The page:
In the recent past I have been quick to judge my drug taking years, as well as the drugs themselves, and me when I was taking them. But the truth is that I loved taking drugs. I loved getting high. I loved watching my everyday existence peel back to reveal an amazing world that existed right behind the more mundane one. I loved getting high and making love, I loved dropping X with my friends and taking bubble baths, dancing with them naked in a room filled with candles and and music and other naked people. I loved getting high and hanging out with my friends, talking about what was occurring for us, watching the rest of the world go about their busyness, their 9 to 5s, their everdarkening greyness. I loved that the substances I did and the lifestyle that went along with it kept me from entering the world that seemed to suck people’s vibrancy and freedom and aliveness never to return. But at a certain point, I saw that a slave is a slave, whether it’s to a lifestyle of riding sidecar with the Joneses or with the Stoneses. I would be a female Keith Richards right now if something hadn’t made it finally impossible for me to continue on the way that I was.
What was that something? How did I do it? And was it hard?
It was really freaking hard. There was an initial level of effortless to it, as in I rarely had to force myself to take the first step to quit any of it, but each following step was usually like attempting to dig out a tumor without the benefit of anesthesia. There was a lot of crying, a lot of rage, a lot of days of: fuck this, followed by rounds of binging. I even picked up cigarettes again for a while two years ago in a desperate attempt to lose the fifty pounds I'd gained from mainlining doughnuts and french fries when I'd first kicked alcohol and cigarettes and over-the-counter stuff. I lost ten pounds in two weeks, but I felt utterly poisoned and lost my ability to be in a place of enough balance to be able to clearly do session and energy work on my clients. It took me two months to quit again.
How I did it was through awareness. It worked like this: I allowed myself to be as fully aware as I could of what I was doing, how I felt, what the whole experience was like. When I smoked, there was no giving myself grief for smoking, only the experience of smoking, the emotional relief and satisfaction - a feeling not unlike succeeding at something - at finally getting the cigarette to my lips and inhaling, how the cigarette felt in my hand – the hot, slight acrid burning of the skin of my fingers – how the smoke felt entering my lungs – like a chemical burn, with my lungs seizing up for a millisecond as the cilia were paralyzed from the toxins. The awareness also opened me enough to see that each drag presented a promise of feeling better, a deal it was never able to deliver on beyond a brief nicotine rush. And with more and more awareness, this rush turned from a feeling of lift and loft to something akin to a death rush where my body energetically, physically shuddered as the poisons hit the bloodstream.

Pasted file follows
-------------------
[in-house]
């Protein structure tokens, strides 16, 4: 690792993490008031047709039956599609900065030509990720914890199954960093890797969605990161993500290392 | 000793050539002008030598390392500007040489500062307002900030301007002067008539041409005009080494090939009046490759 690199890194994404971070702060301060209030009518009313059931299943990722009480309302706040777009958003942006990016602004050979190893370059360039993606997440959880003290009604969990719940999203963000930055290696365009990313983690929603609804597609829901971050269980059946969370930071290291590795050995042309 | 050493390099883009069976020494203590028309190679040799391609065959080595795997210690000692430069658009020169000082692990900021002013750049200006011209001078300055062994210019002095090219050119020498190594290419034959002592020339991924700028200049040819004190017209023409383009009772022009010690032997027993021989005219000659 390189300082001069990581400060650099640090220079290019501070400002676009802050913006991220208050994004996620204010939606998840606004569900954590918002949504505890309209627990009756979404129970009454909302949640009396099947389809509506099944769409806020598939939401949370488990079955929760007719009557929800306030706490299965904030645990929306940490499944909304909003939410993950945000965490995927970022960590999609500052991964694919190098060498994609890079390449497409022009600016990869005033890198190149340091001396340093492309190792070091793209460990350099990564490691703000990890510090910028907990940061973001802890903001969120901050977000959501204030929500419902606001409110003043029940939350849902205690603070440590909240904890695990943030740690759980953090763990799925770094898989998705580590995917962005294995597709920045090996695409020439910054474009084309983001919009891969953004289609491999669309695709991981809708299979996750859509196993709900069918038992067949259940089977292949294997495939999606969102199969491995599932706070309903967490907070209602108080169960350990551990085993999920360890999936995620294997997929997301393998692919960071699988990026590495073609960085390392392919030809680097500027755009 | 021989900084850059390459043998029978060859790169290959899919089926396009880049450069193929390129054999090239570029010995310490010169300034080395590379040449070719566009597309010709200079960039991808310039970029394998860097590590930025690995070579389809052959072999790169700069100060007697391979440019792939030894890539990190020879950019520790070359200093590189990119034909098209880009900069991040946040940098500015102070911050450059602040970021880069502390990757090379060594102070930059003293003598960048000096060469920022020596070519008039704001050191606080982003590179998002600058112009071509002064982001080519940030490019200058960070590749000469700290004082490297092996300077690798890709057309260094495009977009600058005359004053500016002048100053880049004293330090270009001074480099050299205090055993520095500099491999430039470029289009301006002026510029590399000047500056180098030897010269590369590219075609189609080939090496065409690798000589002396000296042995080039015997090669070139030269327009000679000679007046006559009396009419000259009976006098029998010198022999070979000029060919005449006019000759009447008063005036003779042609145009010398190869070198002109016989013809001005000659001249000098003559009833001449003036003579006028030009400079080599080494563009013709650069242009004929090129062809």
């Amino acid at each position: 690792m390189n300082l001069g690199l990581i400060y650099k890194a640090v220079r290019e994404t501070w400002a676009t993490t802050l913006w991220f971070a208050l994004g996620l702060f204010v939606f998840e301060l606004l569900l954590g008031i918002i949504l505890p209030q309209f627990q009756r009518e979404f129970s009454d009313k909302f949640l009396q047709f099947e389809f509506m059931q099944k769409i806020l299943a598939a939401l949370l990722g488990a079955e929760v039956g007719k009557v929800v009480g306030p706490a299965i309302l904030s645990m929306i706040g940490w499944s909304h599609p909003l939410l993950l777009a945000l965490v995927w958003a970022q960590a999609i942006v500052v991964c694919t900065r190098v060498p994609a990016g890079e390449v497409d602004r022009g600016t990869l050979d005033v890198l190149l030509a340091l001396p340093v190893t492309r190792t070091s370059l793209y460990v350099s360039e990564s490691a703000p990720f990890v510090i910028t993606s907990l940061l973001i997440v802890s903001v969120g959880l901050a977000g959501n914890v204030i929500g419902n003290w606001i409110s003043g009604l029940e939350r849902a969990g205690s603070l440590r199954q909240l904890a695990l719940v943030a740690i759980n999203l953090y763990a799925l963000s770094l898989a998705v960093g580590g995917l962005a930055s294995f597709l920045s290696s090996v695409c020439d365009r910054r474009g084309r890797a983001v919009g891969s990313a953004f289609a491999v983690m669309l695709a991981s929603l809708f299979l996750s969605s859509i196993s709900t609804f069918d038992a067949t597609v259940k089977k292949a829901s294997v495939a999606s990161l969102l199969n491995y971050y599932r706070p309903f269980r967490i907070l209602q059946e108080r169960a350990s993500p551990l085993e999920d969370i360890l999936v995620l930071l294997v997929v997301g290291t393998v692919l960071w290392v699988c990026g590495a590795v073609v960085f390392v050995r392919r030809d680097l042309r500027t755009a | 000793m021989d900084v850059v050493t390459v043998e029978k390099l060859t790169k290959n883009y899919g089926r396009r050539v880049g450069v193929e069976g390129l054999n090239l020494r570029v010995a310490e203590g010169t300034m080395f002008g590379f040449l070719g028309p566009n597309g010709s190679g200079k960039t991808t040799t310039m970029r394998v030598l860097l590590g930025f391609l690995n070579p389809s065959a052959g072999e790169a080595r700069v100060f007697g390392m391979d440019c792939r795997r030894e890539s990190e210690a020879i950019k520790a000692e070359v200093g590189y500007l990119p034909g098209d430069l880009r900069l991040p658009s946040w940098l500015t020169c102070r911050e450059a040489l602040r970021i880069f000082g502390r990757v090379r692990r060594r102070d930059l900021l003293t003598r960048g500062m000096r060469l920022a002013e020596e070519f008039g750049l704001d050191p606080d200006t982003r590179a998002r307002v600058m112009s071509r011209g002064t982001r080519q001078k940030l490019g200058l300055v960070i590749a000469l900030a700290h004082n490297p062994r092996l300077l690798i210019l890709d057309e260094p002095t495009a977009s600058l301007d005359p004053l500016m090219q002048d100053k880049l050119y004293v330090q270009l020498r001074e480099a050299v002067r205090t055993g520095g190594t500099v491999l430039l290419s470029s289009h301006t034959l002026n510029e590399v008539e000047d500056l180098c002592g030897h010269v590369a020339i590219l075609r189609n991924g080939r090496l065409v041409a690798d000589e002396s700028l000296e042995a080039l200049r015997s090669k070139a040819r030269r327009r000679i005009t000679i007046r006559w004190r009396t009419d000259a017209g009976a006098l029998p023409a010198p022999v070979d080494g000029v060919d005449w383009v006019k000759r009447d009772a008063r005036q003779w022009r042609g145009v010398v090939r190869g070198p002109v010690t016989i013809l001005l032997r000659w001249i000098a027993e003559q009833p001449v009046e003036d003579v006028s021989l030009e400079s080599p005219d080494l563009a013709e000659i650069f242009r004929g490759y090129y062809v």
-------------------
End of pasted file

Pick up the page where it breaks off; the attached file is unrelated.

After several months of watching all this, smoking simply became intolerable. And there was no going back. Once the illusion of fabulousness and coolness and comfort was broken, the only thing left was the nastiness, the smell, and the pain.
I went through a rough patch a while back and although I thought about going out and getting rat-assed drunk, and spent a fair amount of time picturing myself sliding off that cellophane wrapper and lighting up one of those white tubes, I didn’t do it. I wanted to, but I didn’t, and after some time passed, so did the urge.
Every few months or so, I’ll have a half glass (or on the occasion of this past Thanksgiving night six, seven, eight glasses - I lost count - of wine). And depending on what’s going on in my life, I’ll very occasionally take Advil, or have a coffee for a quick energy boost. The last two weeks before my move, my body and mind hurt so badly that nothing I did naturally could even touch it and I began popping Advil like tictacs. I was very grateful for them, as I was for the coffee that helped me stay awake for the six hour drive to Ohio after five hours of sleep the night before and a late start that didn’t get me to my friend’s til well after dark.
Sugar is the real bitch, but I’m down to having some small form of it once every week or two, though being snowed in and miles from the nearest Zippy Mart makes it a bit more challenging to go for an Almond Joy run, and I refuse to keep any of it in the house. I have even written at the top of my grocery lists: No Sweet Things, though when I returned from the health food store I was shocked to take a bottle of yini syrup out of the bag. Yini syrup is essentially sugar made from rice, and while it’s natural and endorsed by fans of macrobiotics the world over, it is still sugar and will kick my butt. I’m waiting for the courage to take it back to the store where I can trade it in for a half dozen ripe organic pears or some delicious mitsu apples.
And so it goes. And goes. And goes. . .
posted by Katherine at 12/26/2003 02:33:32 PM